The Lean Principle
MUDA, MURA & MURI – These three Japanese terms (also called the Three Ms), used together by Toyota successfully in its Toyota Production System, collectively describe wasteful practices to be eliminated. MUDA is the actual wasteful activity that does not add any value in the value stream, MURA is a reference to any unevenness or inconsistency in the operations, and any overburdened situation is referred to as MURI. Going by these definitions, product defects or machine downtime are the classical examples of Muda, and overgrowing stockpile in a certain staging area may point to the existence of Mura. Similarly, excessive inventory in hand could be referred to as Muri. These 3 Ms have become the fundamentals of lean manufacturing, a practice that many companies are striving to adopt in their pursuit of increasing overall operational efficiencies.
The goal of the Lean Principle is to get the right things to the right place at the right time and in the right quantity, to achieve perfect workflow while minimizing waste & ensuring flexibility. However, fully identifying different types of waste & their root causes is an exhaustive exercise. It also requires complex correction techniques at different dimensions of people, processes & tools – typically implemented as a mix of multiple, disparate point solutions in the underlying IT & OT layers. Carefully selected IoT technology can be a key enabler in not only identifying the wastes in a timely manner but can also enable simpler solutions to eliminate them as a continuous cycle of improvements. IoT technology can help to monitor, raise alerts and provide automated controls, which can be leveraged to remove MUDA – Wasteful Activities, MURA – Unevenness or inconsistencies, and MURI – Overburden.
Intersection of IoT with Lean Principles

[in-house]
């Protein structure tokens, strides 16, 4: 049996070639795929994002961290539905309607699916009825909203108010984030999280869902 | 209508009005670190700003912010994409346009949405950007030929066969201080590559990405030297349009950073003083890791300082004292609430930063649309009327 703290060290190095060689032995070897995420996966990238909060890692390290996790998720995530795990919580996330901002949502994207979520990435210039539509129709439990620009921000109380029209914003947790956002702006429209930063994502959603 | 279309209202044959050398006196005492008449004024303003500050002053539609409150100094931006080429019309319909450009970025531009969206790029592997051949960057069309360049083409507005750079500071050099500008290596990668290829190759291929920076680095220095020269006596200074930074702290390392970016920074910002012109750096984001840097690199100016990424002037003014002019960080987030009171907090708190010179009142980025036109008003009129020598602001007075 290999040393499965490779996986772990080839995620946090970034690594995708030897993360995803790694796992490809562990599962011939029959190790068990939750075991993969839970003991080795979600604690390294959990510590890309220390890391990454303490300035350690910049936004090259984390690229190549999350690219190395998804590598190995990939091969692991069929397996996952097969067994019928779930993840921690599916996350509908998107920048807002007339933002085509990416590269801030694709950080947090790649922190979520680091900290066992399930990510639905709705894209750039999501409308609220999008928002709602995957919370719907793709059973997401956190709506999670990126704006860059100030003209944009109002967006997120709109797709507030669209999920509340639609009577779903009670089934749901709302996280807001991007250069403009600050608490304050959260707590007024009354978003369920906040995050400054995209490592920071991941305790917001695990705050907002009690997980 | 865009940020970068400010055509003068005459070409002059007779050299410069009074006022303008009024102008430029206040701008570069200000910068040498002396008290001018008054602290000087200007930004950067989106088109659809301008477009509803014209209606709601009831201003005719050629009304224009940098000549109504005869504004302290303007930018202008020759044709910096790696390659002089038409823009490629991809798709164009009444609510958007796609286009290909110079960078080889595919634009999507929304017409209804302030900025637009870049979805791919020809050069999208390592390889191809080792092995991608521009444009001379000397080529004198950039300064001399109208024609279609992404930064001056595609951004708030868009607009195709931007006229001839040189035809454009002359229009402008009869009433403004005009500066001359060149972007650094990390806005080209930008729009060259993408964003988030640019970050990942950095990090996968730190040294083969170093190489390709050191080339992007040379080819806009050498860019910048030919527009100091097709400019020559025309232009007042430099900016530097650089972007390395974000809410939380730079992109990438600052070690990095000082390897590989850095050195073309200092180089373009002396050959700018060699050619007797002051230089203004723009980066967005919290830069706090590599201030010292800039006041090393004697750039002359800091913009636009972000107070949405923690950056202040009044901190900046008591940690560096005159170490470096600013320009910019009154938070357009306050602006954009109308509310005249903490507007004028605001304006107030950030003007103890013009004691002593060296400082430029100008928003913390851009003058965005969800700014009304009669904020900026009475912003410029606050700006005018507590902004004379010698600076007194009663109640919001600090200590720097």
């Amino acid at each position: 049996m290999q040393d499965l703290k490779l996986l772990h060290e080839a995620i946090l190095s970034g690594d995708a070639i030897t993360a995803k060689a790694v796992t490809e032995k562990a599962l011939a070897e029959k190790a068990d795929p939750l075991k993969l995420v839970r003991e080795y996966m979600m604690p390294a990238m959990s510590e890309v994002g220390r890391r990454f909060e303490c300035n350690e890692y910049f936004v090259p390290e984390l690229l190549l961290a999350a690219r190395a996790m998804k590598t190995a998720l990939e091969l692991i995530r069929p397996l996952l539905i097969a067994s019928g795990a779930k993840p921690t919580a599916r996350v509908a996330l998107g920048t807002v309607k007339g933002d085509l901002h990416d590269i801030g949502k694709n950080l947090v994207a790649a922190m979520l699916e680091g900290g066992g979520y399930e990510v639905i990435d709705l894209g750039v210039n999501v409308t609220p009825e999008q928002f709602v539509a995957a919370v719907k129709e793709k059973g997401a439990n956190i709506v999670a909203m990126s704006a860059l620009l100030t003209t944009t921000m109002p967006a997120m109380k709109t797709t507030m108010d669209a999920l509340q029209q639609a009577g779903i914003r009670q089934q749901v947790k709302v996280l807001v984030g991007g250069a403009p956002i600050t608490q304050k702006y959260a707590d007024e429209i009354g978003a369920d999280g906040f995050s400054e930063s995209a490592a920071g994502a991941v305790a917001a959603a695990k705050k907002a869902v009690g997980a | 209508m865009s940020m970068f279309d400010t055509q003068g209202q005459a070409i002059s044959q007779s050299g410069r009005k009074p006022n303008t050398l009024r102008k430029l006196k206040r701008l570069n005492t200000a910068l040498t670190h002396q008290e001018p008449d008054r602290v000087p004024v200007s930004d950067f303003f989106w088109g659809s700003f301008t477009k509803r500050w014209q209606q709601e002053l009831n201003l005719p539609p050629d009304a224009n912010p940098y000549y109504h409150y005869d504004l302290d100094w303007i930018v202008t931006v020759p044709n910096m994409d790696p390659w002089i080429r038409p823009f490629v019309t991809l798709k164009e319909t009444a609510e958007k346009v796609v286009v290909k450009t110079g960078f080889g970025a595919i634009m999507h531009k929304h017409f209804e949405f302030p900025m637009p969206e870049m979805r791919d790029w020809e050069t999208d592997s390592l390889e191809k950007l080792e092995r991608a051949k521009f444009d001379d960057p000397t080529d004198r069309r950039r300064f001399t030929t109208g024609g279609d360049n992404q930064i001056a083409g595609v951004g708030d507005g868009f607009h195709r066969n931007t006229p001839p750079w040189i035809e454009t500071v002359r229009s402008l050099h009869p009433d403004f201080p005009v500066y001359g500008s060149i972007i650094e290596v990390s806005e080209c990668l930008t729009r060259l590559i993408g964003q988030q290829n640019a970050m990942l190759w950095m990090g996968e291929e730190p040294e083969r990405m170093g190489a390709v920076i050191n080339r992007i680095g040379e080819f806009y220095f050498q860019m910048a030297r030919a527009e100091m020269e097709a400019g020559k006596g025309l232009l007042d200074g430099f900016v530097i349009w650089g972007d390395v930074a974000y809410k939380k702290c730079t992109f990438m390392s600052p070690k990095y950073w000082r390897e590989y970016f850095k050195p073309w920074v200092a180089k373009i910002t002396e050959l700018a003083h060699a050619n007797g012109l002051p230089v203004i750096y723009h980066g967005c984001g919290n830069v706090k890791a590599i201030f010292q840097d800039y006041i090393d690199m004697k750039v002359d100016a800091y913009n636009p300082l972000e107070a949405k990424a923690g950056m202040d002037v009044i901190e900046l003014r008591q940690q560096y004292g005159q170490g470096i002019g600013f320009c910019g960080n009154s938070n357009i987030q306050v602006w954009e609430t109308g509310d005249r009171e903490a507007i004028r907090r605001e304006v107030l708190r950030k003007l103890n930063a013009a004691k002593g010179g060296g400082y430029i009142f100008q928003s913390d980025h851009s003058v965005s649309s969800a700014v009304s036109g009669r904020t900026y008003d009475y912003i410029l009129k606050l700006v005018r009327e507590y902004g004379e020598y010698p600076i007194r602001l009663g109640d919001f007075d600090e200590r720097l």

Manufacturing gained an efficiency boost when interconnected machines forming parts of SCADA or MES systems made it easier to apply lean principles. Given the downward pressure being applied to the manufacturing industry by the market forces, it has become imperative for the industry to inject a booster dose of efficiency improvement. IoT technology may provide such a booster, by allowing not only machines but also people, materials & processes to be monitored & controlled, thereby helping manufacturers to unveil the hidden efficiency improvement areas.
People, machines, materials, and processes can relay valuable information with the help of sensors and communicate it to a centralized system. Such timely alerts and actions help organizations to quickly identify the key performance indicators throughout the value stream that makes implementation of a complex system like JIT inventory management, a proven Lean model, a huge success. The collected data from these sensors, mapped collaboratively into different processes, enables picking up critical insights such as variances that help in reducing product defects (MUDA). Similarly, transportation waste can be reduced further and corrected with the help of continuous alerts-driven material movement tracking solutions. Such alert-based solutions can also be cross-functionally integrated to eliminate other more granular areas of waste e.g. waiting for related wastes at different stages of SCM such as reduced time at warehouse gate or quicker loading and unloading of goods into the transportation vehicles or moving the raw material in a more optimized manner.